Anglo-Boer War - Origins In 1885 gold was discovered in Transvaal, one of the Boer republics. Uitlanders flooded in, as did British investment. The Boers feared being swamped by the newcomers and restricted their voting rights. They also heavily taxed the gold business. Investors and British residents of the Transvaal hoped Britain would intervene.
Anglo-Boer War - Origins In 1895 a British businessman, Cecil Rhodes, financed an attempt to seize control of the Transvaal, in what came to be known as the Jameson raid. It failed, but convinced the Boers that the British would try again – possibly using the British army in Cape Colony and Natal. After all, Lord Milner, the British Governor of the Cape publicly favoured annexation.
Anglo-Boer War - Origins The Afrikaaner republics of Transvaal and Orange Free State spent heavily on modern armaments, buying mainly from Germany.
Anglo-Boer War In 1899 it looked as though the British were seeking war. The Boers struck first. On October 11, the Boers invaded Cape Colony and Natal. Ladysmith, Mafeking and Kimberly were encircled. The British suffered one setback after another.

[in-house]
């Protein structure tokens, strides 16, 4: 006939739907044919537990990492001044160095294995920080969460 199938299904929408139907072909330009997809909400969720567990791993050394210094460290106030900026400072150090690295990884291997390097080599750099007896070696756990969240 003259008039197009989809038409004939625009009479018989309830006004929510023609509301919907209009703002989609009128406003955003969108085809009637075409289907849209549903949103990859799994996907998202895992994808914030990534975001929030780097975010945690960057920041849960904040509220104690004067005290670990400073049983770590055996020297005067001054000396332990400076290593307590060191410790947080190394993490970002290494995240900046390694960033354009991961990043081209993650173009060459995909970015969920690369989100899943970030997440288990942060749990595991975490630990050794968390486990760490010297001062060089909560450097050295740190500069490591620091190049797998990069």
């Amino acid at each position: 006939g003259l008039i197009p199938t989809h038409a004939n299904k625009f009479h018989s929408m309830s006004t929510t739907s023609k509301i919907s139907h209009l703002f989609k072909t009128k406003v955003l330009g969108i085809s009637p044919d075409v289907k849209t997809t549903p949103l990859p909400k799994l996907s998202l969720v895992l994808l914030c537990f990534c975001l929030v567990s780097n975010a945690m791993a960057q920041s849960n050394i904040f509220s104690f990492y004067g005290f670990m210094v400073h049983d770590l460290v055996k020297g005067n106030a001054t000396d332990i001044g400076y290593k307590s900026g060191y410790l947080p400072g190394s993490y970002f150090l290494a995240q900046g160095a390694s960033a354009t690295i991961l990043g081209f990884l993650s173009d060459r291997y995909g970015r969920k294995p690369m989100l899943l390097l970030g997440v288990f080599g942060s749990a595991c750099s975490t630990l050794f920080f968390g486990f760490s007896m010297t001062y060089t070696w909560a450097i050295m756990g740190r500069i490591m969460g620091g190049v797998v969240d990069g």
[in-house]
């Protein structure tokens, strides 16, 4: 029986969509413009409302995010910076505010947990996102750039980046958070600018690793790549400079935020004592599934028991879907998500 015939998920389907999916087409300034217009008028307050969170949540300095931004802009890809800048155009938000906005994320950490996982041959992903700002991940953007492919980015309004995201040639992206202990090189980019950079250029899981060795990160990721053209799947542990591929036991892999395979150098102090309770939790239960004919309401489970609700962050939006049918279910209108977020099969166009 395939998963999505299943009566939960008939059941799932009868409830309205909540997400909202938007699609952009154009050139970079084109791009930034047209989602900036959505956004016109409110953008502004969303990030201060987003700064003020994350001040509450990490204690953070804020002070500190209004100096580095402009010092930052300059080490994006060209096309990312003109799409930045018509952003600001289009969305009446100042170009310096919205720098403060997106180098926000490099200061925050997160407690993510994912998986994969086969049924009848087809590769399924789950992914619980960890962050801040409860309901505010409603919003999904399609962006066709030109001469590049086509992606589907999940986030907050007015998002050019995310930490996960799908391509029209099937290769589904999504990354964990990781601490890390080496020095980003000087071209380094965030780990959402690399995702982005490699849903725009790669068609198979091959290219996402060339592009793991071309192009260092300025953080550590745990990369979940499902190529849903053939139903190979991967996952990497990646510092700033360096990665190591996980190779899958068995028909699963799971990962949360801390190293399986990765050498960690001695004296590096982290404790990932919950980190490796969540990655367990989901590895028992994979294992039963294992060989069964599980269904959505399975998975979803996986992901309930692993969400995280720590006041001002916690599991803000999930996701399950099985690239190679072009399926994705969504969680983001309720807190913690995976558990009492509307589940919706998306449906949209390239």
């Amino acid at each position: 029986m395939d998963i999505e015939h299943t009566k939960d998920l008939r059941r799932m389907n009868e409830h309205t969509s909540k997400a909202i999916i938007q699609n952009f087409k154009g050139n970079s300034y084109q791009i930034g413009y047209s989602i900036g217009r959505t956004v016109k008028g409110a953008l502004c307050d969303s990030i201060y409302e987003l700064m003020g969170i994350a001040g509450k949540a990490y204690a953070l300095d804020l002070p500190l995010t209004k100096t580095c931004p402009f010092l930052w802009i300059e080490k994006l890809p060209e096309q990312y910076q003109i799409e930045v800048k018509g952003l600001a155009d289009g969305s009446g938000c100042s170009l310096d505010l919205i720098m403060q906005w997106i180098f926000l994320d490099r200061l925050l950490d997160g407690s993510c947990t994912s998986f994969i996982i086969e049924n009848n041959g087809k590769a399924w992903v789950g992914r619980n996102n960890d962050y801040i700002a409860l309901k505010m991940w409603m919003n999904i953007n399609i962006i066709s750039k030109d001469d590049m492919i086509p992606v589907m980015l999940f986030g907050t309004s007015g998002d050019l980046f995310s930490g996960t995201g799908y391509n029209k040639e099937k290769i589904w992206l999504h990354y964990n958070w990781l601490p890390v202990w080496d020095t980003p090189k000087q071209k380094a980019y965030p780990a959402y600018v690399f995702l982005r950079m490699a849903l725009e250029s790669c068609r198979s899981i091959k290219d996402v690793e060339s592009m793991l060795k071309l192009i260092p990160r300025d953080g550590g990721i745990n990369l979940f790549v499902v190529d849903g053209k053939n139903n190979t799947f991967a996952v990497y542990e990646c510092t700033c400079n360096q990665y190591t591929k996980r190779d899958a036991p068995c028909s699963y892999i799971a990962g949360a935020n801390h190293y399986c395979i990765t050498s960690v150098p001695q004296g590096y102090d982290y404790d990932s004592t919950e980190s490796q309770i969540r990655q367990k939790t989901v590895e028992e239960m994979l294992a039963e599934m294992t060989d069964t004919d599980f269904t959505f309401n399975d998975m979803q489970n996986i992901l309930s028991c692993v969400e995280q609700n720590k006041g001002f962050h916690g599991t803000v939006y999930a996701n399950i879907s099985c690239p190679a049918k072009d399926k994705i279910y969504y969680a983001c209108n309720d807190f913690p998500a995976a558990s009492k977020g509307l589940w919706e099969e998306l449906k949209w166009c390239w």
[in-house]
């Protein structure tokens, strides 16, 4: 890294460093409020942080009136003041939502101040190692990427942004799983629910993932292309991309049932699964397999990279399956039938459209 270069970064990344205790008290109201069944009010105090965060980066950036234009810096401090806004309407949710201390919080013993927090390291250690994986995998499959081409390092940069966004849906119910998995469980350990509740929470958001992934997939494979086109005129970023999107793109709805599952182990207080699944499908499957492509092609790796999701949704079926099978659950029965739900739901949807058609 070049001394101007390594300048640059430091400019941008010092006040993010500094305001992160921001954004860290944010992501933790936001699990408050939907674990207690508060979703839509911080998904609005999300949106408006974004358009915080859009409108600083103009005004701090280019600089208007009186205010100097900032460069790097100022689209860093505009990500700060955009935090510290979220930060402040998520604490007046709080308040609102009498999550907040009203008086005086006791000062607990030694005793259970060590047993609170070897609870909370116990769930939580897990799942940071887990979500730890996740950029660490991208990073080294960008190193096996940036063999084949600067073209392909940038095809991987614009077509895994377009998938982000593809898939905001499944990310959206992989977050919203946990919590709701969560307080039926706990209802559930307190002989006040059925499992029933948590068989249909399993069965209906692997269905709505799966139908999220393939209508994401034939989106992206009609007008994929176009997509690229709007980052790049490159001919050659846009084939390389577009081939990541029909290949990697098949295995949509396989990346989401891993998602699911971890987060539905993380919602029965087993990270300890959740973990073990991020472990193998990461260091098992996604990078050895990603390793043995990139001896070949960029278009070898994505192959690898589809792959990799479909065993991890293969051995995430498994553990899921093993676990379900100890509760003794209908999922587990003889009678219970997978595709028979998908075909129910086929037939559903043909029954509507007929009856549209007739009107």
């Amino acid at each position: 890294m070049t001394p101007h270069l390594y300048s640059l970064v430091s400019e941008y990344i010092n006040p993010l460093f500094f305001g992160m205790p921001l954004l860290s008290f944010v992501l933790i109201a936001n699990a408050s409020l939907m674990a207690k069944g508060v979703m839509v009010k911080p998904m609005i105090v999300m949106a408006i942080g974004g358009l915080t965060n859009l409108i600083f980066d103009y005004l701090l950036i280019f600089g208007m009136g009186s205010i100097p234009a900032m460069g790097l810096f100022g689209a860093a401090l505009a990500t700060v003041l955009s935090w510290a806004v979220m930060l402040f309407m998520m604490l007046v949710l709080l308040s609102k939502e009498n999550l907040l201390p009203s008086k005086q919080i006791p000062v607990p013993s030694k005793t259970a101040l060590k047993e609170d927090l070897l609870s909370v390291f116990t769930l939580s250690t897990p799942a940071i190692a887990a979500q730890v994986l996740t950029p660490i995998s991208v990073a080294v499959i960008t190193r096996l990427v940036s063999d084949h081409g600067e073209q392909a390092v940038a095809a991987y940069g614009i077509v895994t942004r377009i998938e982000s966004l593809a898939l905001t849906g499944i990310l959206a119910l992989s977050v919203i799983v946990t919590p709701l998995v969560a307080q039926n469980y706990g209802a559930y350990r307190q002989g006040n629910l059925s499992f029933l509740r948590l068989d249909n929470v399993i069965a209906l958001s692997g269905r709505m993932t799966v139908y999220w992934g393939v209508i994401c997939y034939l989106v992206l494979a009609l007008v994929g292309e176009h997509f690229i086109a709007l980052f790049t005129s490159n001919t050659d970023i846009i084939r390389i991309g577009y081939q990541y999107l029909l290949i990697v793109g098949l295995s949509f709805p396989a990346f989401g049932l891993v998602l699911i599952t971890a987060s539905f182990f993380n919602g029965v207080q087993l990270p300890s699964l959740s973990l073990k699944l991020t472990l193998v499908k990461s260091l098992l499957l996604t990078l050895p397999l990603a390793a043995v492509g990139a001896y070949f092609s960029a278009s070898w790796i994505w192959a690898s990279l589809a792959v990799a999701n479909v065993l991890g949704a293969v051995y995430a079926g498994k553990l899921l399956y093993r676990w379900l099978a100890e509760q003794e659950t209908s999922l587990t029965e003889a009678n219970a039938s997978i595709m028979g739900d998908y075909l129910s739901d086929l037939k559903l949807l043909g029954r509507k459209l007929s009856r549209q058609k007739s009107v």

Anglo-Boer War Britain called on the Empire to help. Prime Minister Laurier was torn between two impossible positions: –Support Britain and lose all support in Quebec. –Avoid committing Canada and enrage British Canada. British Canadian view of Laurier’s dithering
Anglo-Boer War Laurier had to compromise. He decided to send volunteers, providing that Britain paid their expenses. 7,000 Canadian soldiers (including 12 female nurses) served in Southern Africa over a 3 year period.
Anglo-Boer War In 1900 the tide of battle turned. British forces took control of most Boer territory. Superior British forces forced the Boers to turn to guerilla tactics. From September, 1900 to the end of the war, in may, 1902, a nasty guerilla struggle drained both sides. Three generations of Boer guerilla fighters